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Supplementary information files for Comparison of two Borg exertion scales for monitoring exercise intensity in able-bodied participants, and those with paraplegia and tetraplegia

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posted on 19.05.2022, 15:17 authored by Michael Hutchinson, Ingrid Kouwijzer, Sonja de Groot, Vicky Goosey-TolfreyVicky Goosey-Tolfrey

Supplementary information files for article Comparison of two Borg exertion scales for monitoring exercise intensity in able-bodied participants, and those with paraplegia and tetraplegia


Study design Cross-sectional cohort study.

Objectives To compare ratings of perceived exertion (RPE) on Borg’s 6–20 RPE scale and Category Ratio 10 (CR10) in able-bodied (AB) participants during upper and lower body exercise, and recreationally active participants with paraplegia (PARA) and athletes with tetraplegia (TETRA) during upper body exercise only.

Setting University and rehabilitation centre-based laboratories in UK and Netherlands.

Methods Twenty-four participants were equally split between AB, PARA, and TETRA. AB performed maximal tests using cycle (AB-CYC) and handcycle (AB-HC) ergometry. PARA and TETRA performed maximal handcycle and wheelchair propulsion tests, respectively. Oxygen uptake (V̇O2) and blood lactate concentration were monitored throughout. RPE was rated each stage on Borg’s RPE scale and CR10. Thresholds were identified according to log-V̇O2 plotted against log-blood lactate (LT1), and 1.5 mmol L−1 greater than LT1 (LT2).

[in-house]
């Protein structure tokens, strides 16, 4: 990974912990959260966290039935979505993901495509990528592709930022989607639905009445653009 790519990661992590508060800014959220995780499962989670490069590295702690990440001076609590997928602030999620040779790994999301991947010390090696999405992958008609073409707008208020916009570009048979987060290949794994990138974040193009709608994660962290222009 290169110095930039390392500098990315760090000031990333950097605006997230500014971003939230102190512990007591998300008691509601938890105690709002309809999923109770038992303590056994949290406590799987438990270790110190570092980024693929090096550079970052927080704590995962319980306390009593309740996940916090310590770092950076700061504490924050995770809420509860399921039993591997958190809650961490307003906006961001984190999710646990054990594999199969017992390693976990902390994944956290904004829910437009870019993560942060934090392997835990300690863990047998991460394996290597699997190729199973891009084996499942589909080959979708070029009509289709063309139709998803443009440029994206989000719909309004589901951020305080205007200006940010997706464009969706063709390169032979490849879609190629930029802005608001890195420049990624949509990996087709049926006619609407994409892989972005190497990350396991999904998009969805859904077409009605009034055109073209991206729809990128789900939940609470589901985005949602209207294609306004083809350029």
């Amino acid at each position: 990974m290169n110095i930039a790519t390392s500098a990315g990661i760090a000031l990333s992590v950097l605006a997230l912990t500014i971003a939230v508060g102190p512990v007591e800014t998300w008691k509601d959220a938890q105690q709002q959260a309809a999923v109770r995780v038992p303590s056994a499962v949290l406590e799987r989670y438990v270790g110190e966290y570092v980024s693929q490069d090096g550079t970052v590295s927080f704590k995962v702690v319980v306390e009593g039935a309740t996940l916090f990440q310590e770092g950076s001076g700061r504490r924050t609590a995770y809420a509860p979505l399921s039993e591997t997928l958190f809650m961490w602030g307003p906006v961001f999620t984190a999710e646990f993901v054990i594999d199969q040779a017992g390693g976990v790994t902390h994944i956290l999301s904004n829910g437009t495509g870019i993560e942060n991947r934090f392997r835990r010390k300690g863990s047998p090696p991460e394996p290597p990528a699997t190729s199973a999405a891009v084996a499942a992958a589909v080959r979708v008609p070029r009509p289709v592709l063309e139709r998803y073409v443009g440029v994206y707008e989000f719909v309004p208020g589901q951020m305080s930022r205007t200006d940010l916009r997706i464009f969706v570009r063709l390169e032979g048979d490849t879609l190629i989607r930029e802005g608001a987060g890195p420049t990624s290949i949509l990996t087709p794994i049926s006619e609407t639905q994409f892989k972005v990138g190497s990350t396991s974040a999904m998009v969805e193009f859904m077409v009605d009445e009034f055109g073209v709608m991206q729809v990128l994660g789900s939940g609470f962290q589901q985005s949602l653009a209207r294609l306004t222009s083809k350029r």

Results RPE from both scales were best fit against each other using a quadratic model, with high goodness of fit between scales that was independent of exercise mode and participant group (range R2: 0.965–0.970, P < 0.005). Though percentage peak V̇O2 was significantly greater in TETRA (P < 0.005), there was no difference in RPE at LT1 or LT2 between groups on Borg’s RPE scale or CR10.

Conclusion Strong association between Borg’s RPE scale and CR10 suggests they can be used interchangeably. RPE at lactate thresholds were independent of mode of exercise and level of spinal cord injury. However, inter-individual variation precludes from making firm recommendations about using RPE for prescribing homogenous exercise intensity.

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